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full light of criticism and experiment to bear upon the laws and customs of the past.

“New occasions teach new duties,

Time makes ancient good uncouth.” We should reverence the great seers and lawmakers of the past; but their true disciples are not those who slavishly accept their dicta, they are rather those who think for themselves, as they did, and contribute, as they did, toward the slow progress of man.

What are the dangers of conventional morality?

The reasons why we cannot be content with our fathers' conservatism in morals, and our fathers' custom-bound conscience, may be summarized as follows:

(1) Conventional morality is almost necessarily too general; it is not elastic enough to fit the infinite variations in specific cases, not detailed enough to fit all needs. It therefore often causes needless and cruel repression; the most sensitive and aspiring spirits have often revolted from the morality of their times because of its harshness. It is well for the marriage-tie to be binding; divorce has generally been deemed unchristian. But if this judgment is rigidly enforced, special cases arise, very piteous, very pathetic, crying out for a more discriminating rule. Our forebears, with their grave realization of the dangers of frivolousness, forbade by law and a stern public opinion many innocent and wholesome diversions. Such injustices are inevitable where custom has unchecked sway. The general aim and result may be very salutary, but the application is too sweeping, and brings suffering to many unfortunate individuals, or to the community as a whole, by its indiscrimination.

(2) But even in its general result custom may be harmful. Morals have developed blindly, as we have seen, through all sorts of irrational influences, swayed this way by classinterest, by rulers or priests, veered that way by superstition, passion, and stupidity. Morality has not understood itself; and the natural forces which have developed it into its enormous usefulness have not always weeded out the baneful elements. The persecution of heretics was sheer mistake, but it was acceded to by practically the entire Church in the Middle Ages, and practised with utter conscientiousness. The hostility of the Puritans to music and art was pure folly, though it seemed to them their grim duty.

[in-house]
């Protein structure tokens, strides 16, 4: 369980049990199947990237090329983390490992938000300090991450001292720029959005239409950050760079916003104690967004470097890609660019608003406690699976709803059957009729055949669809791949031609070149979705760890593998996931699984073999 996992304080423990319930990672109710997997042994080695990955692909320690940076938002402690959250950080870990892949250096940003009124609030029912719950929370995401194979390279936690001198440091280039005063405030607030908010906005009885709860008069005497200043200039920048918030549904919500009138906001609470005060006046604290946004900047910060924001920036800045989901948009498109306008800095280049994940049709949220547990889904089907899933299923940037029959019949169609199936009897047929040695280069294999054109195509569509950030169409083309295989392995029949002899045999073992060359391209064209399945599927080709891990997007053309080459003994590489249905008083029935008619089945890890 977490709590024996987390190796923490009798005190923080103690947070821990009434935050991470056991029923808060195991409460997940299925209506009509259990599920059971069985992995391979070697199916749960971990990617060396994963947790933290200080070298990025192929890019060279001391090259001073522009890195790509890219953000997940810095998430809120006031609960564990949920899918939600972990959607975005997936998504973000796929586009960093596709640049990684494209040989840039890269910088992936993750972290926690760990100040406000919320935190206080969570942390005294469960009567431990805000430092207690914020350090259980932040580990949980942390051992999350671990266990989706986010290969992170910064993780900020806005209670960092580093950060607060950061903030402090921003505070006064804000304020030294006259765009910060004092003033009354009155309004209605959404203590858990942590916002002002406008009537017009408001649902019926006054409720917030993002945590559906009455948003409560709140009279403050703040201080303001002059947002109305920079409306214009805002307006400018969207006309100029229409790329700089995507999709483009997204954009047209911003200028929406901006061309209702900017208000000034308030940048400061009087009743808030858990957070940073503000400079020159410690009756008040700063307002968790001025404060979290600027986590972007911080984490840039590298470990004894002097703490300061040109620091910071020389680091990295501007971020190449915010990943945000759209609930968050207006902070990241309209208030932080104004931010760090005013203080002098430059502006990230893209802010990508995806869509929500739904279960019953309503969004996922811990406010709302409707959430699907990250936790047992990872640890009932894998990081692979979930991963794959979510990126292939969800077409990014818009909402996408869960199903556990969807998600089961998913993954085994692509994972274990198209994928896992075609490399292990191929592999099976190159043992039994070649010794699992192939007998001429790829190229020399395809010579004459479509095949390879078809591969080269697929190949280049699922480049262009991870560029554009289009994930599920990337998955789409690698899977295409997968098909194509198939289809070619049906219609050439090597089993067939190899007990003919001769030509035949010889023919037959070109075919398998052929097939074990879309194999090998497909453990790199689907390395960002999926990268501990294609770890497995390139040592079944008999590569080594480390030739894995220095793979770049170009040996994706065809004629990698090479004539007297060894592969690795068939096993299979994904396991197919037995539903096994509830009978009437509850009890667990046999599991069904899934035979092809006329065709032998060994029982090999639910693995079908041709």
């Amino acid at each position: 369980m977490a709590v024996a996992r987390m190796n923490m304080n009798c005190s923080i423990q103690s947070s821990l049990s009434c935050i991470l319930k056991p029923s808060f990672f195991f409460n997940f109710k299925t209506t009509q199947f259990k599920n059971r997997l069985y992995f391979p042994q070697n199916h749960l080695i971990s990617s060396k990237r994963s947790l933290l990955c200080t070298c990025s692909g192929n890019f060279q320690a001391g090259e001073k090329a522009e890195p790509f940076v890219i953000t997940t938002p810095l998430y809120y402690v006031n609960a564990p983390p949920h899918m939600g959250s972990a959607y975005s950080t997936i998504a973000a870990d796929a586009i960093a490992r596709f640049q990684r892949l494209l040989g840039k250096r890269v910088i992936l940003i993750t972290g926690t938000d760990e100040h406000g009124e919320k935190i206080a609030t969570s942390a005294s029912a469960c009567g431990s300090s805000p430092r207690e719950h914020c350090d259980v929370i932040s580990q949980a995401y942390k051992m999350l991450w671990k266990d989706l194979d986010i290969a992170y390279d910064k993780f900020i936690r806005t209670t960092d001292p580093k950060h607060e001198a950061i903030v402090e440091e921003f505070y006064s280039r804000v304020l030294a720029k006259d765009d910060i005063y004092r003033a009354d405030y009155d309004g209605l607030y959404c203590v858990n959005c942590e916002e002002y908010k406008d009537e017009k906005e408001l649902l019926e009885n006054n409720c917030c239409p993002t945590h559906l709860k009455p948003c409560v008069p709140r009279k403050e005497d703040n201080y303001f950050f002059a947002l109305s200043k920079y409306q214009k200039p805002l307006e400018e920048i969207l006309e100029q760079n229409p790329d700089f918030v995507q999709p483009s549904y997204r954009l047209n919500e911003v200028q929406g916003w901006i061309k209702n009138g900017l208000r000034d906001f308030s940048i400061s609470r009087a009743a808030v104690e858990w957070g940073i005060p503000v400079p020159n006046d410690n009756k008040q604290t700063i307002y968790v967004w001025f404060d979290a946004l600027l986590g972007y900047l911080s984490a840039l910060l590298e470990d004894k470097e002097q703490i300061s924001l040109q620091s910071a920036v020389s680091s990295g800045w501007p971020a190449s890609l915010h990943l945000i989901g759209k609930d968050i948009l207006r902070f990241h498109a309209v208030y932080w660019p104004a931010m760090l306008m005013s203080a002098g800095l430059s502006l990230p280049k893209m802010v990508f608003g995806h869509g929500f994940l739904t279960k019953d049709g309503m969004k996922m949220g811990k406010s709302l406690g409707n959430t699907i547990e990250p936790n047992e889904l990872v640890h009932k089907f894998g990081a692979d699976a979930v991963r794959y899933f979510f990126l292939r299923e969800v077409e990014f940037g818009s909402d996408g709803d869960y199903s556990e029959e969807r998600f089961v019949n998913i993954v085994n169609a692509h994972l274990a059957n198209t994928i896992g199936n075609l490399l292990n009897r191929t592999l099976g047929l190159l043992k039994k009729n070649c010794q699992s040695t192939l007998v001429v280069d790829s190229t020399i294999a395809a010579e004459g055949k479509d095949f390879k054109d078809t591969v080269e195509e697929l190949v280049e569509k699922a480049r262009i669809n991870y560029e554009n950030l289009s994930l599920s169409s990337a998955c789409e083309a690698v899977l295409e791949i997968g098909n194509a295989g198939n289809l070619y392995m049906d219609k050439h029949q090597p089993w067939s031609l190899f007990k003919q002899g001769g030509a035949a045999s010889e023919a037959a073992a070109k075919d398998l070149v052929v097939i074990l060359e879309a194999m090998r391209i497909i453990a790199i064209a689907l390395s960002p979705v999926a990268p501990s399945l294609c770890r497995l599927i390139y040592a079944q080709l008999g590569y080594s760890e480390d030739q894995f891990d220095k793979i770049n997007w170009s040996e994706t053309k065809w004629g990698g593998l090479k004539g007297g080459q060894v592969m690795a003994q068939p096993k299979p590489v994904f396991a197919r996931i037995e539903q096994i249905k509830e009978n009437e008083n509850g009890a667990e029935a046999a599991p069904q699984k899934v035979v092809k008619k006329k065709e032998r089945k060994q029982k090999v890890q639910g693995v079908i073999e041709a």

(3) New situations are continually arising, new sins appearing. Conventional morality, while sometimes oversevere against old and well-recognized sins, lags far behind in its branding of the newer forms. The evils arising from the modern congestion of population, the unscrupulousness of modern business, the selfishness of politicians, the servility of newspapers to the “interests” and to advertisers, for example, find too little reprobation in our established moral codes. “Business is business” has been said by respectable church-members. A successful American boss, when asked if he was not in politics for his pocketbook, said, “Of course! Are n't you?” with no sense of shame. Probably he was very "moral" along the old lines — an excellent father, a kind husband, an agreeable neighbor; but his conventional code, shared by most of his contemporaries, did not include the reprobation of the practice of politics for private gain. In the upper classes are many people who are “good” by the old standards, but who are unhelpful and trivial-minded, mere parasites devoted to sport or society, with never a qualm of conscience for their selfishness. The old standards need the constant infusion of new blood; our consciences need to be adjusted to our new relations and deeper insight.

1 Cf. Ross, Sin and Society, p. 14: “One might suppose that an exasperated public would sternly castigate these modern sins. But the fact is,